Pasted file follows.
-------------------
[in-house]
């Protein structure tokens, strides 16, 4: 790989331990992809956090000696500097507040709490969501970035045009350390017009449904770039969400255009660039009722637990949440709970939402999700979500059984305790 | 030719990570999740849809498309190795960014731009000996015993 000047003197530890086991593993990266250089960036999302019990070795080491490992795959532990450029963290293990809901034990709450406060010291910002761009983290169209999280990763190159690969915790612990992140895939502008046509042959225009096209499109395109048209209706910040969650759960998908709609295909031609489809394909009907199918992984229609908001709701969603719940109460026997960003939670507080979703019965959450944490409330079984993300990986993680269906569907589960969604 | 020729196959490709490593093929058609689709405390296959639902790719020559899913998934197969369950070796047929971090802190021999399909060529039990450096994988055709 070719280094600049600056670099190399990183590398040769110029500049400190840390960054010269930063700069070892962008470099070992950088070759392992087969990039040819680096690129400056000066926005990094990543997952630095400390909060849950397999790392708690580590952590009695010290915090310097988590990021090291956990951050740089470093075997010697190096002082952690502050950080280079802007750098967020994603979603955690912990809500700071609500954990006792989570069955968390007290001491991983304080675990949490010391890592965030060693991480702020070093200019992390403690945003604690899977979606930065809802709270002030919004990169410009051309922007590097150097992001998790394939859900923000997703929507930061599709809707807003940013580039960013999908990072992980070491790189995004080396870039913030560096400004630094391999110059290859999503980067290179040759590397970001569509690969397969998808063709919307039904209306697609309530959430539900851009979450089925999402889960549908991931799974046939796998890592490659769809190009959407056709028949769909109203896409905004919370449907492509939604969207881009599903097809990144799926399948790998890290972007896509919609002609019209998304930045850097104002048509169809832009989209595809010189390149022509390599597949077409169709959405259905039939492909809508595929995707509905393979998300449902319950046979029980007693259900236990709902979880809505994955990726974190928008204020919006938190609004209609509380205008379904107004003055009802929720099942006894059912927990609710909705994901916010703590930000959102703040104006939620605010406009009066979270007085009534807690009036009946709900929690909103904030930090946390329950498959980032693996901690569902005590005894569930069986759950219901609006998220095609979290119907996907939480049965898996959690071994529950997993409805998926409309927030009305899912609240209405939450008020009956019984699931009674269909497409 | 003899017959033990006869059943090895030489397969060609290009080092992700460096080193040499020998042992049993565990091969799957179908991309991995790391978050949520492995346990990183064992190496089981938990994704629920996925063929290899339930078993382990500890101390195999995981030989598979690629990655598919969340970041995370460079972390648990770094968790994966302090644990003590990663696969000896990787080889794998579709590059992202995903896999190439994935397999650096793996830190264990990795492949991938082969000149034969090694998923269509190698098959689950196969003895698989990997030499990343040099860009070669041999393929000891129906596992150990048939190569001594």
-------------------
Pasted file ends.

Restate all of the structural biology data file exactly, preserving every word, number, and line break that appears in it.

[in-house]
């Protein structure tokens, strides 16, 4: 790989331990992809956090000696500097507040709490969501970035045009350390017009449904770039969400255009660039009722637990949440709970939402999700979500059984305790 | 030719990570999740849809498309190795960014731009000996015993 000047003197530890086991593993990266250089960036999302019990070795080491490992795959532990450029963290293990809901034990709450406060010291910002761009983290169209999280990763190159690969915790612990992140895939502008046509042959225009096209499109395109048209209706910040969650759960998908709609295909031609489809394909009907199918992984229609908001709701969603719940109460026997960003939670507080979703019965959450944490409330079984993300990986993680269906569907589960969604 | 020729196959490709490593093929058609689709405390296959639902790719020559899913998934197969369950070796047929971090802190021999399909060529039990450096994988055709 070719280094600049600056670099190399990183590398040769110029500049400190840390960054010269930063700069070892962008470099070992950088070759392992087969990039040819680096690129400056000066926005990094990543997952630095400390909060849950397999790392708690580590952590009695010290915090310097988590990021090291956990951050740089470093075997010697190096002082952690502050950080280079802007750098967020994603979603955690912990809500700071609500954990006792989570069955968390007290001491991983304080675990949490010391890592965030060693991480702020070093200019992390403690945003604690899977979606930065809802709270002030919004990169410009051309922007590097150097992001998790394939859900923000997703929507930061599709809707807003940013580039960013999908990072992980070491790189995004080396870039913030560096400004630094391999110059290859999503980067290179040759590397970001569509690969397969998808063709919307039904209306697609309530959430539900851009979450089925999402889960549908991931799974046939796998890592490659769809190009959407056709028949769909109203896409905004919370449907492509939604969207881009599903097809990144799926399948790998890290972007896509919609002609019209998304930045850097104002048509169809832009989209595809010189390149022509390599597949077409169709959405259905039939492909809508595929995707509905393979998300449902319950046979029980007693259900236990709902979880809505994955990726974190928008204020919006938190609004209609509380205008379904107004003055009802929720099942006894059912927990609710909705994901916010703590930000959102703040104006939620605010406009009066979270007085009534807690009036009946709900929690909103904030930090946390329950498959980032693996901690569902005590005894569930069986759950219901609006998220095609979290119907996907939480049965898996959690071994529950997993409805998926409309927030009305899912609240209405939450008020009956019984699931009674269909497409 | 003899017959033990006869059943090895030489397969060609290009080092992700460096080193040499020998042992049993565990091969799957179908991309991995790391978050949520492995346990990183064992190496089981938990994704629920996925063929290899339930078993382990500890101390195999995981030989598979690629990655598919969340970041995370460079972390648990770094968790994966302090644990003590990663696969000896990787080889794998579709590059992202995903896999190439994935397999650096793996830190264990990795492949991938082969000149034969090694998923269509190698098959689950196969003895698989990997030499990343040099860009070669041999393929000891129906596992150990048939190569001594």